Advertisement
 
YOU ARE HERE: LAT HomeCollectionsStanley Sheinbaum
IN THE NEWS

Stanley Sheinbaum

FEATURED ARTICLES
MAGAZINE
September 27, 1987
If Sheinbaum's influence is diminishing, why then is his endorsement still the plum for which many candidates vie, and his opinion of both issues and candidates regularly sought by a significant number of individuals and groups? Venette Hill Hermosa Beach
ARTICLES BY DATE
NEWS
October 14, 1997
Can I be the only reader who was horrified at the gross breach of medical ethics casually recounted in Irene Lacher's description of a recent party at Arianna Huffington's ("Huffington's Grand Old Party," Sept. 28). The article quotes Stanley Sheinbaum telling how his physician took him in to see fellow patient Ronald Reagan, who was waiting naked in another examining room. The same physician had earlier told Sheinbaum about the ex-president's Alzheimer's disease before the diagnosis was publicly announced.
Advertisement
MAGAZINE
June 28, 1987 | RONALD BROWNSTEIN, Ronald Brownstein is the West Coast correspondent for the National Journal.
IN THE VIP LOUNGE ABOVE the auction room at Sotheby's in New York one drizzly evening this May, Stanley K. Sheinbaum is pacing like an expectant father. He walks up to the window that overlooks the hall. He walks away. He picks at the hors d'oeuvres arrayed on a table. He chats for a moment with his wife, Betty. He shuffles over to the bar. He drifts back to the window. He looks uncomfortable.
CALIFORNIA | LOCAL
April 18, 1993 | JAMES RAINEY, TIMES STAFF WRITER
Saying that well-laid plans for keeping peace in the city could have been upset, Los Angeles Mayor Tom Bradley and his top aide excoriated Police Commissioner Stanley K. Sheinbaum for his public speculations on the eve of announcement of verdicts in the Rodney G. King civil rights case.
NEWS
December 16, 1988 | KATHLEEN HENDRIX, Times Staff Writer
Stanley Sheinbaum was finally feeling better. He had been in his sickbed in the Regency Hotel for a week. But the news had just flashed on television that President Reagan was ordering the State Department to open a formal dialogue with the Palestine Liberation Organization. Sounding breathless, Sheinbaum pronounced himself greatly relieved. The day before, with much different emotions, he had watched PLO chairman Yasser Arafat's televised speech at the special session of the U.N.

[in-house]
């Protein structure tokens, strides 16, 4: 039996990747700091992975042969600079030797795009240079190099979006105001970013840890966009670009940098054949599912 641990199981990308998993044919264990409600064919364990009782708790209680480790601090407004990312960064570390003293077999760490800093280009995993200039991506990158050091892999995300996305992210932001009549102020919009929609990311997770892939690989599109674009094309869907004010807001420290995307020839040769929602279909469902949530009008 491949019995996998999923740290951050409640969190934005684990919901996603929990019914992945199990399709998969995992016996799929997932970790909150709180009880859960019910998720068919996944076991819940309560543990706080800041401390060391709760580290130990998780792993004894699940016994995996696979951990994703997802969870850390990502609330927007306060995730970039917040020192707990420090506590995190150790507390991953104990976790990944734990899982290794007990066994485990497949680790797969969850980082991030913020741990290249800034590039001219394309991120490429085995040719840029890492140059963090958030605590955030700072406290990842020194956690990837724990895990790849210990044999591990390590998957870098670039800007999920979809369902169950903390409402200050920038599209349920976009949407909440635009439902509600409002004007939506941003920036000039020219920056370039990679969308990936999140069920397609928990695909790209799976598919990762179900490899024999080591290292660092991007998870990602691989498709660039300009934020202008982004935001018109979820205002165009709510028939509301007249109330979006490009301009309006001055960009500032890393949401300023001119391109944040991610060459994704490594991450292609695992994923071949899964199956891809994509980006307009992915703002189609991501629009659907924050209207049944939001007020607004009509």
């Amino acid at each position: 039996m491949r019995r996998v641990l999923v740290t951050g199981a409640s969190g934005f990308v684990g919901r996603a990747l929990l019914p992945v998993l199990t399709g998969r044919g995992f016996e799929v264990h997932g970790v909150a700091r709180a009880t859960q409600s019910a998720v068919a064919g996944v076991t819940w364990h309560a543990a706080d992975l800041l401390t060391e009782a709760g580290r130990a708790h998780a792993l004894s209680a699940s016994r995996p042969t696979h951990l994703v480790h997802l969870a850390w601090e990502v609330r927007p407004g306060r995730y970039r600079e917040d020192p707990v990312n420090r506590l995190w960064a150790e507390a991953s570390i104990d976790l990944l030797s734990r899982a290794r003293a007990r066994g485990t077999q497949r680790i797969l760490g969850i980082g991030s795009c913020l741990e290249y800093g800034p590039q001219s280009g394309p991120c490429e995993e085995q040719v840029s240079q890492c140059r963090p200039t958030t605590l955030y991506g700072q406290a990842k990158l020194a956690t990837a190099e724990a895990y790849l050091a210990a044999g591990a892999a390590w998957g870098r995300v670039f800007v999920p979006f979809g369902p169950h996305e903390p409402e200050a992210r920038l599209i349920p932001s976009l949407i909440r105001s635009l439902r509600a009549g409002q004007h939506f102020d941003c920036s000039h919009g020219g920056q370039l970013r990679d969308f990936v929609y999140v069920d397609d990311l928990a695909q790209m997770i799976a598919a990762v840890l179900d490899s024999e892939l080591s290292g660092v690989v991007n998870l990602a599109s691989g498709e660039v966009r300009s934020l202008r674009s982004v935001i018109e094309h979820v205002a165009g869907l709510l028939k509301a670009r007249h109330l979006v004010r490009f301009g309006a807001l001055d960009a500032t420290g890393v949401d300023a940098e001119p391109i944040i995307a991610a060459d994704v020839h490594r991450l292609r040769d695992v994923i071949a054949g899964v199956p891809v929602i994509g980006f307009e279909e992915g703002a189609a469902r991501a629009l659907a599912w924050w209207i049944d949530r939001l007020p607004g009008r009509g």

CALIFORNIA | LOCAL
October 2, 1992 | JOHN SCHWADA, TIMES STAFF WRITER
Los Angeles City Councilman Hal Bernson, a leading opponent of a ballot proposition that would increase property taxes to hire 1,000 more police officers, on Thursday wrote a tongue-in-cheek letter of rebuke to Police Commission President Stanley Sheinbaum.
CALIFORNIA | LOCAL
March 22, 1991
Mayor Bradley put the fox in the henhouse when he appointed American Civil Liberties Union activist Stanley Sheinbaum to the city's Police Commission. EDITH MILLIGAN Los Angeles
MAGAZINE
July 26, 1987
It is very interesting--men like Stanley Sheinbaum and Tom Hayden, who have rich wives, are political liberals. They don't have to worry that high taxes mean less leftover money. They don't have to pay the rent or worry about food bills. Maybe they should live in the real world. Jeanne Blandi Huntington Beach
NEWS
October 14, 1997